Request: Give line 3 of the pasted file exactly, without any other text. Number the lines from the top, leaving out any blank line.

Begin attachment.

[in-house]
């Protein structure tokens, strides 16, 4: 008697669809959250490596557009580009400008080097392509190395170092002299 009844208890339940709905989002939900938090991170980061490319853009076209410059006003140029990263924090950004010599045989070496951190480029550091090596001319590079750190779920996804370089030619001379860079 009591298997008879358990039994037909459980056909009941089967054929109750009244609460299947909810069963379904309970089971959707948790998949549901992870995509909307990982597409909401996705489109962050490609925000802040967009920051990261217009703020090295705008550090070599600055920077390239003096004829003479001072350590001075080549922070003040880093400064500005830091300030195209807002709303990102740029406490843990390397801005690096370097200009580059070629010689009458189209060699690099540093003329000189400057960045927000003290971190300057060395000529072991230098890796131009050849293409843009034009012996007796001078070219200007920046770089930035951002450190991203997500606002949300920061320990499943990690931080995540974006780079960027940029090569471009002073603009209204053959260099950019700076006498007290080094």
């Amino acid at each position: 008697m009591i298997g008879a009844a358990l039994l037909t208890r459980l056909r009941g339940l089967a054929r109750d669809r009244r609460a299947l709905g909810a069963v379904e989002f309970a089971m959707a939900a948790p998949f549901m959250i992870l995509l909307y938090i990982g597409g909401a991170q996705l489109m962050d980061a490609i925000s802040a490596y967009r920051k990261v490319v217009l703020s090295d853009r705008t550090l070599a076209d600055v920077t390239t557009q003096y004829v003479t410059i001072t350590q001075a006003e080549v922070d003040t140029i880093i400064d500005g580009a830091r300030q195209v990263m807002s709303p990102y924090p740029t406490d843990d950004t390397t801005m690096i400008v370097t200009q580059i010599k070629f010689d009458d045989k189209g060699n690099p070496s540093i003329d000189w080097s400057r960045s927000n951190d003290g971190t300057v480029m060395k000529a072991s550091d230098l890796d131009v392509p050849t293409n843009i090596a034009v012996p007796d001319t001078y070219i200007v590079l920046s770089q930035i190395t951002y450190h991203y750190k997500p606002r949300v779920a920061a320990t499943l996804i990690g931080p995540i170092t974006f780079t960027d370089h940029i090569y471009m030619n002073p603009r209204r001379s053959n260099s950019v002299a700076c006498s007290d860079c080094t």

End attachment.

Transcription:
């Amino acid at each position: 008697m009591i298997g008879a009844a358990l039994l037909t208890r459980l056909r009941g339940l089967a054929r109750d669809r009244r609460a299947l709905g909810a069963v379904e989002f309970a089971m959707a939900a948790p998949f549901m959250i992870l995509l909307y938090i990982g597409g909401a991170q996705l489109m962050d980061a490609i925000s802040a490596y967009r920051k990261v490319v217009l703020s090295d853009r705008t550090l070599a076209d600055v920077t390239t557009q003096y004829v003479t410059i001072t350590q001075a006003e080549v922070d003040t140029i880093i400064d500005g580009a830091r300030q195209v990263m807002s709303p990102y924090p740029t406490d843990d950004t390397t801005m690096i400008v370097t200009q580059i010599k070629f010689d009458d045989k189209g060699n690099p070496s540093i003329d000189w080097s400057r960045s927000n951190d003290g971190t300057v480029m060395k000529a072991s550091d230098l890796d131009v392509p050849t293409n843009i090596a034009v012996p007796d001319t001078y070219i200007v590079l920046s770089q930035i190395t951002y450190h991203y750190k997500p606002r949300v779920a920061a320990t499943l996804i990690g931080p995540i170092t974006f780079t960027d370089h940029i090569y471009m030619n002073p603009r209204r001379s053959n260099s950019v002299a700076c006498s007290d860079c080094t």